2019 Legislative Session
At Nevada Policy, we’re keeping track of the most important bills on our online Legislative Bill Tracker. Taxpayers, too, can follow the good and the bad there. On the “bad” side, we’ve seen a major threat to government transparency this week. We’ll be watching it close, and our tracker will continue to be updated in real time throughout the week (view here). Every Friday, a summary of developments is posted right on our website (view here) as well. Click below to see what we’re watching today!
Civil Asset Forfeiture
This week, the U.S. Supreme Court held that the Excessive Fines Clause of the Eighth Amendment of the U.S. Constitution protects Americans not just against the federal government, but against states and local authorities too. (Read more) The case hinged on a question about the practice of Civil Asset Forfeiture, and has brought the law-enforcement tactic of seizing property related to alleged criminal activity back into the news cycle. The renewed focus on the often-abused practice is good news for civil libertarians, as it’s one of the few areas of bipartisan agreement in Carson City. (Listen to Nevada Policy’s Michael Schaus discuss the issue on Nevada Public Radio here.) In 2017, a bipartisan bill to reform the practice of asset forfeiture was introduced, only to die a silent death in committee at the hands of a deputy District Attorney who’d gotten elected as a lawmaker and was on the committee. Maybe, with a renewed focus, 2019’s legislative session will be different. (Read more)
Nevada Public Employee Retirement System
Nevadans will send roughly 2.1 billion tax dollars to PERS next year — an amount equal to nearly half of the entire State General Fund. And yet, even the people in charge of setting policy for the system seem to be deeply misinformed about how the system actually works. (Read more here.) Making matters even worse, however, is the fact that system personnel have gone out of their way to keep lawmakers, policymakers and the general public completely in the dark. Now, a new push in Carson City aims to further shroud the system in secrecy, by classifying as “confidential” non-sensitive information that the courts have repeatedly said should be public. Click here to read Nevada Policy’s testimony on what is being called the “PERS Secrecy” bill.
The point of education policy should be to ensure children have access to the best education available. Unfortunately, that’s not what it has actually become. Lawmakers and Gov. Sisolak are talking up the possibility of drastically reducing Nevada’s Opportunity Scholarship program for low-income children — a program that helps low-income families send their children to quality private schools. (Read more here) The move is purely political, as public-sector unions have become increasingly hostile toward any alternatives to the traditional, one-size-fits-all, public-education model that employs them. It’s a particularly devastating narrative, given the fact that such choice options are proven to work. A study by the (left-leaning) Urban Institute, for example, found that students who participated in Florida’s Tax Credit Scholarship Program were far more likely continue their education after high school and earn bachelor’s degrees than their public-school peers. (Read more)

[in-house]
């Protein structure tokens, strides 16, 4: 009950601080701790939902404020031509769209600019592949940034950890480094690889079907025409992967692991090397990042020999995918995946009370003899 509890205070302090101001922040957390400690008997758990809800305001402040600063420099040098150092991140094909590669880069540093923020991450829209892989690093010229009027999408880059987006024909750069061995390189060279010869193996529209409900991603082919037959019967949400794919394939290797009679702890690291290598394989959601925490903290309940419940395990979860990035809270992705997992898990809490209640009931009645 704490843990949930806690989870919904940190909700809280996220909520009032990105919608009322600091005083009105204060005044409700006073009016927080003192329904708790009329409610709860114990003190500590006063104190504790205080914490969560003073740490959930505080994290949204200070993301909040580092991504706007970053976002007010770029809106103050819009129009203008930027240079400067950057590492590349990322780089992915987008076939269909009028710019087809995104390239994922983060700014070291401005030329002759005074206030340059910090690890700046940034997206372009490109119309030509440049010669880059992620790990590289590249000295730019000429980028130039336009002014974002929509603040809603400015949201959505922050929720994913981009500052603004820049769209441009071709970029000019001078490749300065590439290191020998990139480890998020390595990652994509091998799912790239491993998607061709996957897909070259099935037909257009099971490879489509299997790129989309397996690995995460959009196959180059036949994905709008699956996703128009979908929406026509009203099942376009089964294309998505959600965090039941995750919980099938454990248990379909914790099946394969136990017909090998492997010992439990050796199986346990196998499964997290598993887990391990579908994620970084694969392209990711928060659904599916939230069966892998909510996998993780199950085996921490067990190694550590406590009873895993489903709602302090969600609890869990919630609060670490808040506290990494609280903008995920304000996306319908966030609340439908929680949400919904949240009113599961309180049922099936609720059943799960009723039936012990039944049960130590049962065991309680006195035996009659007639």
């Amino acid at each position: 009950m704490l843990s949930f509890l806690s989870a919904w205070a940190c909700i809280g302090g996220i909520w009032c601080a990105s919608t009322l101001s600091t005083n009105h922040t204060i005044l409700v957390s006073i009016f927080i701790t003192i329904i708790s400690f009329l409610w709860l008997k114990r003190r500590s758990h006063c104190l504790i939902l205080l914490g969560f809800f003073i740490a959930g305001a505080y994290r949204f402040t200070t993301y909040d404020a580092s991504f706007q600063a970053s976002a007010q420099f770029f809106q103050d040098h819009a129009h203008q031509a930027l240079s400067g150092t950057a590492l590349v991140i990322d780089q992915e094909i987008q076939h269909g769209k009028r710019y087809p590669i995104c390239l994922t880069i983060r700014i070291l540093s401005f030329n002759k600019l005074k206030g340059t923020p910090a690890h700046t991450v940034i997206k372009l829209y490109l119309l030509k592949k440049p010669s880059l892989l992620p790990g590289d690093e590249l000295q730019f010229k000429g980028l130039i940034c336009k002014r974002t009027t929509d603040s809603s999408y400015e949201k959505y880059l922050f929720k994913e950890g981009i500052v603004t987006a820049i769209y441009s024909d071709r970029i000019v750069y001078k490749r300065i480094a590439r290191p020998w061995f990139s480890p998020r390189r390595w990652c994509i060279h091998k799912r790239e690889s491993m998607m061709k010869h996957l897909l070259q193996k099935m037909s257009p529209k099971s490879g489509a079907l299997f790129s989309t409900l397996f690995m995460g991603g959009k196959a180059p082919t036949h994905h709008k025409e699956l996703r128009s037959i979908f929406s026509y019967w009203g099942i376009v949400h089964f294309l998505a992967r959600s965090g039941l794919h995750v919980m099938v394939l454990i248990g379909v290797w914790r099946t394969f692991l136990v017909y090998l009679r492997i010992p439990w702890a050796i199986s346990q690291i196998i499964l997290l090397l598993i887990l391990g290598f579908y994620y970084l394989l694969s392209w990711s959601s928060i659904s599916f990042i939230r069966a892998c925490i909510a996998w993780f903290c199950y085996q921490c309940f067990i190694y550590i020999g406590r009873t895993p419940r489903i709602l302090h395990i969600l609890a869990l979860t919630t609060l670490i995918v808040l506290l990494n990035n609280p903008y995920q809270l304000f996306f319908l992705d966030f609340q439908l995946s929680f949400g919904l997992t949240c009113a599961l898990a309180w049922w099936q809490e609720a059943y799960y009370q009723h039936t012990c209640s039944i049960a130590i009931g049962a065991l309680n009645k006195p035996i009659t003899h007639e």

The big casinos have already left NV Energy. MGM, Caesars and Wynn are among others than have said “see ya!” to Nevada’s utility monopoly — though they must pay huge fines and fees to escape to the free-market. The Cosmopolitan is the latest hotel and casino to take the leap, and seek out alternative energy providers. (Read more here) But it’s not just hotels. As it turns out, even government entities have had it with Nevada’s monopoly energy provider. The Las Vegas Convention Center and the new Raiders’ stadium have already sought out alternative energy providers, and this month the City of Las Vegas admitted it might soon be joining the bandwagon. (Read more) Of course, for all of us “average” consumers, this kind of choice isn’t available. After NV Energy spent $60-plus million dollars last year to misinform voters about energy realities, we’re all stuck under the monopoly, while it’s the politically connected who get the freedom to shop around.